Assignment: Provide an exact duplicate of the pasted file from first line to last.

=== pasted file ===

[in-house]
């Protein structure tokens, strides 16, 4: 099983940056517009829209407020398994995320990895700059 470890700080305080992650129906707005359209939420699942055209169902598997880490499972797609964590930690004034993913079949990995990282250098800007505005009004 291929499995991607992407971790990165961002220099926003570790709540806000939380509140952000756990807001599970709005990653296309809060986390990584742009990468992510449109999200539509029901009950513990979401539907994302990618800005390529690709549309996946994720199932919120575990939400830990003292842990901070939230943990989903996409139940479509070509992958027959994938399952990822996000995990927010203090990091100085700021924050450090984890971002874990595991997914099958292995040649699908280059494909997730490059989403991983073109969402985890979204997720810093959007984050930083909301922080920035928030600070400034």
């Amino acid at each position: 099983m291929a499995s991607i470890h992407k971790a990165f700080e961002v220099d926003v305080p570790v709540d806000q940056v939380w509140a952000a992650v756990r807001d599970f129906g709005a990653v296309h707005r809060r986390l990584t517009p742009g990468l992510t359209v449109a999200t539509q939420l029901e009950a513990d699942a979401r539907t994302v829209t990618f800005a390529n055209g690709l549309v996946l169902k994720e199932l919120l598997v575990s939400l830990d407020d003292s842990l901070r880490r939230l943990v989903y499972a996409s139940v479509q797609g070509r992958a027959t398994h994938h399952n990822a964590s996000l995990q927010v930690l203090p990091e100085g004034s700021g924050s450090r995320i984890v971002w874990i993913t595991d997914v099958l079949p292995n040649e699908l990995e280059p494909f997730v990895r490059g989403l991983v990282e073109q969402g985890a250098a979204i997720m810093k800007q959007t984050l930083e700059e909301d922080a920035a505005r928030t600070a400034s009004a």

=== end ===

[in-house]
């Protein structure tokens, strides 16, 4: 099983940056517009829209407020398994995320990895700059 470890700080305080992650129906707005359209939420699942055209169902598997880490499972797609964590930690004034993913079949990995990282250098800007505005009004 291929499995991607992407971790990165961002220099926003570790709540806000939380509140952000756990807001599970709005990653296309809060986390990584742009990468992510449109999200539509029901009950513990979401539907994302990618800005390529690709549309996946994720199932919120575990939400830990003292842990901070939230943990989903996409139940479509070509992958027959994938399952990822996000995990927010203090990091100085700021924050450090984890971002874990595991997914099958292995040649699908280059494909997730490059989403991983073109969402985890979204997720810093959007984050930083909301922080920035928030600070400034």
């Amino acid at each position: 099983m291929a499995s991607i470890h992407k971790a990165f700080e961002v220099d926003v305080p570790v709540d806000q940056v939380w509140a952000a992650v756990r807001d599970f129906g709005a990653v296309h707005r809060r986390l990584t517009p742009g990468l992510t359209v449109a999200t539509q939420l029901e009950a513990d699942a979401r539907t994302v829209t990618f800005a390529n055209g690709l549309v996946l169902k994720e199932l919120l598997v575990s939400l830990d407020d003292s842990l901070r880490r939230l943990v989903y499972a996409s139940v479509q797609g070509r992958a027959t398994h994938h399952n990822a964590s996000l995990q927010v930690l203090p990091e100085g004034s700021g924050s450090r995320i984890v971002w874990i993913t595991d997914v099958l079949p292995n040649e699908l990995e280059p494909f997730v990895r490059g989403l991983v990282e073109q969402g985890a250098a979204i997720m810093k800007q959007t984050l930083e700059e909301d922080a920035a505005r928030t600070a400034s009004a």